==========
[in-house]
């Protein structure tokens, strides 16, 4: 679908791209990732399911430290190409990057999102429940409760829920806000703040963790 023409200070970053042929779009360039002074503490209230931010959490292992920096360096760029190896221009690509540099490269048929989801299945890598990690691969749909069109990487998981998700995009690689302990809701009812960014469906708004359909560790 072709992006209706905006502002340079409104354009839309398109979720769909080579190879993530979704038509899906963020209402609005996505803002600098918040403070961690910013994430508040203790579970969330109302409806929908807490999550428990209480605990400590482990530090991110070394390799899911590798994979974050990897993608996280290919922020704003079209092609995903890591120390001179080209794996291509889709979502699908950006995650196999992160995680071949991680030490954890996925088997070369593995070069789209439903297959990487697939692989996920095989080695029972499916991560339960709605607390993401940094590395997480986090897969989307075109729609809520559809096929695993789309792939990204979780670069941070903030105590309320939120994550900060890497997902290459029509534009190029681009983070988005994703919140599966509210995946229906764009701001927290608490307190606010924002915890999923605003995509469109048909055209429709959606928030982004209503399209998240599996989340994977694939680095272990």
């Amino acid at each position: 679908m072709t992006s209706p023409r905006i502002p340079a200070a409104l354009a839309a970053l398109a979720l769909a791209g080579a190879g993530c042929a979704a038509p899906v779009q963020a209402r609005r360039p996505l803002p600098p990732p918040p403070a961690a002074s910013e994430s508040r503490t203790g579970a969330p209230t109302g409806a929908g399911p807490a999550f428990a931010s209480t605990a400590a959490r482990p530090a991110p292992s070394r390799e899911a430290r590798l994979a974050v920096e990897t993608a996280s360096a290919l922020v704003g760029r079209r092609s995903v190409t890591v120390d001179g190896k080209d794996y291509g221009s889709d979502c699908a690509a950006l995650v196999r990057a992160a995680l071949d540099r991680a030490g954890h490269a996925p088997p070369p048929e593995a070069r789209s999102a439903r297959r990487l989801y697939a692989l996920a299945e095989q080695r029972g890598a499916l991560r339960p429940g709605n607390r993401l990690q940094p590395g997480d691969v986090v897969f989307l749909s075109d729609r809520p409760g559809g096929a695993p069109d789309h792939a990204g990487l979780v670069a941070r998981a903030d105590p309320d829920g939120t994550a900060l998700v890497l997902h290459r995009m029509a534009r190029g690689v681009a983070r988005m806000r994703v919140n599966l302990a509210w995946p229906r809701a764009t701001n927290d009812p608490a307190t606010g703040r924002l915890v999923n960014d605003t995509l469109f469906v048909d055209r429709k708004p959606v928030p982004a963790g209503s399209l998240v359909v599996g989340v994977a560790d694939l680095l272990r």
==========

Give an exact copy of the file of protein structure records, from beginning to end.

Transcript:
[in-house]
């Protein structure tokens, strides 16, 4: 679908791209990732399911430290190409990057999102429940409760829920806000703040963790 023409200070970053042929779009360039002074503490209230931010959490292992920096360096760029190896221009690509540099490269048929989801299945890598990690691969749909069109990487998981998700995009690689302990809701009812960014469906708004359909560790 072709992006209706905006502002340079409104354009839309398109979720769909080579190879993530979704038509899906963020209402609005996505803002600098918040403070961690910013994430508040203790579970969330109302409806929908807490999550428990209480605990400590482990530090991110070394390799899911590798994979974050990897993608996280290919922020704003079209092609995903890591120390001179080209794996291509889709979502699908950006995650196999992160995680071949991680030490954890996925088997070369593995070069789209439903297959990487697939692989996920095989080695029972499916991560339960709605607390993401940094590395997480986090897969989307075109729609809520559809096929695993789309792939990204979780670069941070903030105590309320939120994550900060890497997902290459029509534009190029681009983070988005994703919140599966509210995946229906764009701001927290608490307190606010924002915890999923605003995509469109048909055209429709959606928030982004209503399209998240599996989340994977694939680095272990």
């Amino acid at each position: 679908m072709t992006s209706p023409r905006i502002p340079a200070a409104l354009a839309a970053l398109a979720l769909a791209g080579a190879g993530c042929a979704a038509p899906v779009q963020a209402r609005r360039p996505l803002p600098p990732p918040p403070a961690a002074s910013e994430s508040r503490t203790g579970a969330p209230t109302g409806a929908g399911p807490a999550f428990a931010s209480t605990a400590a959490r482990p530090a991110p292992s070394r390799e899911a430290r590798l994979a974050v920096e990897t993608a996280s360096a290919l922020v704003g760029r079209r092609s995903v190409t890591v120390d001179g190896k080209d794996y291509g221009s889709d979502c699908a690509a950006l995650v196999r990057a992160a995680l071949d540099r991680a030490g954890h490269a996925p088997p070369p048929e593995a070069r789209s999102a439903r297959r990487l989801y697939a692989l996920a299945e095989q080695r029972g890598a499916l991560r339960p429940g709605n607390r993401l990690q940094p590395g997480d691969v986090v897969f989307l749909s075109d729609r809520p409760g559809g096929a695993p069109d789309h792939a990204g990487l979780v670069a941070r998981a903030d105590p309320d829920g939120t994550a900060l998700v890497l997902h290459r995009m029509a534009r190029g690689v681009a983070r988005m806000r994703v919140n599966l302990a509210w995946p229906r809701a764009t701001n927290d009812p608490a307190t606010g703040r924002l915890v999923n960014d605003t995509l469109f469906v048909d055209r429709k708004p959606v928030p982004a963790g209503s399209l998240v359909v599996g989340v994977a560790d694939l680095l272990r």